Humble Beginnings for Precious Metals

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Precious Metals

Congress doubts certain bailout talks, retirees have been hit with investment issues, and Sarah Palin is finally meeting some world leaders. Sure, there’s plenty of hard-hitting news to cover today. But this afternoon, let’s take a break from the CNN homepage, and instead focus on a question that’s plagued you for years: Where do precious metals come from?

Ah, you may have discussed this in junior high science classes. Or perhaps your parents shared a tale about the stork and his golden eggs. There’s one professor, however, who wants to set the record straight. He has another theory, and it seems much more plausible than storks planting platinum eggs far beneath the Earth’s crust. Rather, he argues, precious metals such as platinum, gold and iridium found their way to the planet through iron meteorites.

We wrote about meteorite mining earlier this year, so we’re quick to consider this proposal. “Gold, platinum, iridium, palladium and rhodium are examples of Highly Siderophile Elements (HSEs), metals that tend to bond with solid or molten metallic iron,” an article shares about the research, which Dr. Gerhard Schmidt will present at the European Planetary Science Congress (EPSC) in Germany this week. “When the Earth was still forming, it heated up, and the HSEs and other heavy elements were stripped from the surface of the young planet into its iron- and nickel-rich core. HSEs found in the crust [possibly] came from … meteorite impacts. Over the course of 12 years, Dr. Schmidt and his colleagues analyzed HSE concentrations at a number of meteorite impact sites and in the earth’s crust and mantle at other sites.”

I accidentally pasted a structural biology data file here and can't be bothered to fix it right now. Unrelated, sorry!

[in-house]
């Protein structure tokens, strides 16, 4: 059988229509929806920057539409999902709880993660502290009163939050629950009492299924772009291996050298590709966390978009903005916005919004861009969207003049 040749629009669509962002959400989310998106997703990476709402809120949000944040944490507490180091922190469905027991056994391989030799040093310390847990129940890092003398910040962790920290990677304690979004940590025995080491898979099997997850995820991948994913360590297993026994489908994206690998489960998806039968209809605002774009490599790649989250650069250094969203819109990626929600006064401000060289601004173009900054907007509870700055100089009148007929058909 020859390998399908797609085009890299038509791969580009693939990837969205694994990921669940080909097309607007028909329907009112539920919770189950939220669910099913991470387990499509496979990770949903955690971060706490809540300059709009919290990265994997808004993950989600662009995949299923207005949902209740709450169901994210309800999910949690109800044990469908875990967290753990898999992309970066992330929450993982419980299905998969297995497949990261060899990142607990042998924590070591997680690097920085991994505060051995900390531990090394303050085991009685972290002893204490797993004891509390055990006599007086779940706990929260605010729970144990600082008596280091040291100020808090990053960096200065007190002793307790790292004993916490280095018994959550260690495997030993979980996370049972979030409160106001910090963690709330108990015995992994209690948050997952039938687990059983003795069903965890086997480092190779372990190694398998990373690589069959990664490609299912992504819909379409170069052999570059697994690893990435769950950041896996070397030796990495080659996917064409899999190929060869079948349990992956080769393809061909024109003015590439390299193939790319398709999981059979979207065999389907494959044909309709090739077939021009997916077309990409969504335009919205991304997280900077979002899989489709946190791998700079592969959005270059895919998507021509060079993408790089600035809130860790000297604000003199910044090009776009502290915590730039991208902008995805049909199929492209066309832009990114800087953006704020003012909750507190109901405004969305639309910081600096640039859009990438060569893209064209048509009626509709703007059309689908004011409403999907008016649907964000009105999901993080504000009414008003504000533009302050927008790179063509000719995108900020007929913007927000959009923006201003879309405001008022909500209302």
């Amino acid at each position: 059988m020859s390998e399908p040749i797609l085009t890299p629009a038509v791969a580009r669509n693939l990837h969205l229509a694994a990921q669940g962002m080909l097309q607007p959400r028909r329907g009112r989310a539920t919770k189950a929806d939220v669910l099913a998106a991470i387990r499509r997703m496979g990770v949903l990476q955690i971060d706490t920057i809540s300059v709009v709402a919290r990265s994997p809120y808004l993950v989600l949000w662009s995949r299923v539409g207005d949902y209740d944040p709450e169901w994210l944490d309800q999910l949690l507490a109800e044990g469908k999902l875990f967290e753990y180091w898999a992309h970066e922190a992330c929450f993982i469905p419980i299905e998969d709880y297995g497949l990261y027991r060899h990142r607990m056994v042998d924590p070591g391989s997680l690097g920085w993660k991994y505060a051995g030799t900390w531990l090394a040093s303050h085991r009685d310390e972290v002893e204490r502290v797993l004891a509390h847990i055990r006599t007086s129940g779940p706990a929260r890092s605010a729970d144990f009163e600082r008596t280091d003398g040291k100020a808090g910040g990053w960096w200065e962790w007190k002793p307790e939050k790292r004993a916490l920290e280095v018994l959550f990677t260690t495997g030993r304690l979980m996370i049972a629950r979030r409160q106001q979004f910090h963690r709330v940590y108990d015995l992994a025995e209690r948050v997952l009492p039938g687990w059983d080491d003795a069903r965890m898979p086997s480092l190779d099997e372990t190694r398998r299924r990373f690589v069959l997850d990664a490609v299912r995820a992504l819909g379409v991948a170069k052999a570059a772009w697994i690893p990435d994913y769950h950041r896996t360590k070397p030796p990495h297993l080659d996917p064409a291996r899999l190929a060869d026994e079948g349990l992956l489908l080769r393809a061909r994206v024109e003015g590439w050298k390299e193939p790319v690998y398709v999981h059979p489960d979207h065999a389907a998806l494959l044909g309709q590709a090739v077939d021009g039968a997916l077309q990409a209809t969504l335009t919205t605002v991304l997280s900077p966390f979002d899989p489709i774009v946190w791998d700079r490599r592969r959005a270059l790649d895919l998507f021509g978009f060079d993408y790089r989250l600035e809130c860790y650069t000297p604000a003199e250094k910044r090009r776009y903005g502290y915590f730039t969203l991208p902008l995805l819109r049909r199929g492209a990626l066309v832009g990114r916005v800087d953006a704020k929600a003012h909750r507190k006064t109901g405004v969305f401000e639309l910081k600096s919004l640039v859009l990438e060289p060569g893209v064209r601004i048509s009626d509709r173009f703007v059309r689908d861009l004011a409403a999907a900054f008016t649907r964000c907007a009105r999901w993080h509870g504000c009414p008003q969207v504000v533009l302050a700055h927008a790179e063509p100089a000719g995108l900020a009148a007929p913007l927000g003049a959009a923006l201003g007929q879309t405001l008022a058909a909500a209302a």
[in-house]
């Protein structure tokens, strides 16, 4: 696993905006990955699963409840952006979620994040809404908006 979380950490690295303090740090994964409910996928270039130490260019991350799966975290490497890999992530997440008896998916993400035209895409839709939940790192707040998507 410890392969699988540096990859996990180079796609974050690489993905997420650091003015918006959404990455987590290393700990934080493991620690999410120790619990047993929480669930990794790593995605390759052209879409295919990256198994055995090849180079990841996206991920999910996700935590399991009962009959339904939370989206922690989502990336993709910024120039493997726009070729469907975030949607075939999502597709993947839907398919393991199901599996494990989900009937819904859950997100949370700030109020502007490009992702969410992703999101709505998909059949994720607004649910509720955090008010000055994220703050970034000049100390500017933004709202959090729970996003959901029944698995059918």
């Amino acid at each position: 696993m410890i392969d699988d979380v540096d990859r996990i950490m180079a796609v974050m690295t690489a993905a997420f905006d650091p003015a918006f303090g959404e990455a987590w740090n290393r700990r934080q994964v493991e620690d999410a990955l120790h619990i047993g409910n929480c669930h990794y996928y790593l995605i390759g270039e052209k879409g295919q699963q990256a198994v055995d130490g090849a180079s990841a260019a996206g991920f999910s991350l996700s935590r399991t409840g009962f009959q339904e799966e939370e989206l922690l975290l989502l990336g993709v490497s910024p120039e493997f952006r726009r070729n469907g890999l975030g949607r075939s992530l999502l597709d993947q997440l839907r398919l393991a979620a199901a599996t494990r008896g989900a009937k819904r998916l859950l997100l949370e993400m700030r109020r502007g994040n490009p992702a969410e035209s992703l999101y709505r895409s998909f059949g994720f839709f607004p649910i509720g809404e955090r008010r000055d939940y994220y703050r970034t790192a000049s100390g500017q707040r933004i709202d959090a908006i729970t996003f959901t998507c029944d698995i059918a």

The article shares a few quotes from Dr. Schmidt that further explain the theory: “A key issue for understanding the origin of planets is the knowledge of the abundances of HSE in the crust and mantle of the Earth, Mars and Moon … We have found remarkably uniform abundance distributions of HSE in our samples of the Earth’s upper crust. A comparison of these HSE values with meteorites strongly suggests that they have a cosmochemical source.”

For more information, read the above-linked article. You could still try to catch the EPSC this week, too! That is, if you happen to  live in Germany.

–Amy Edwards

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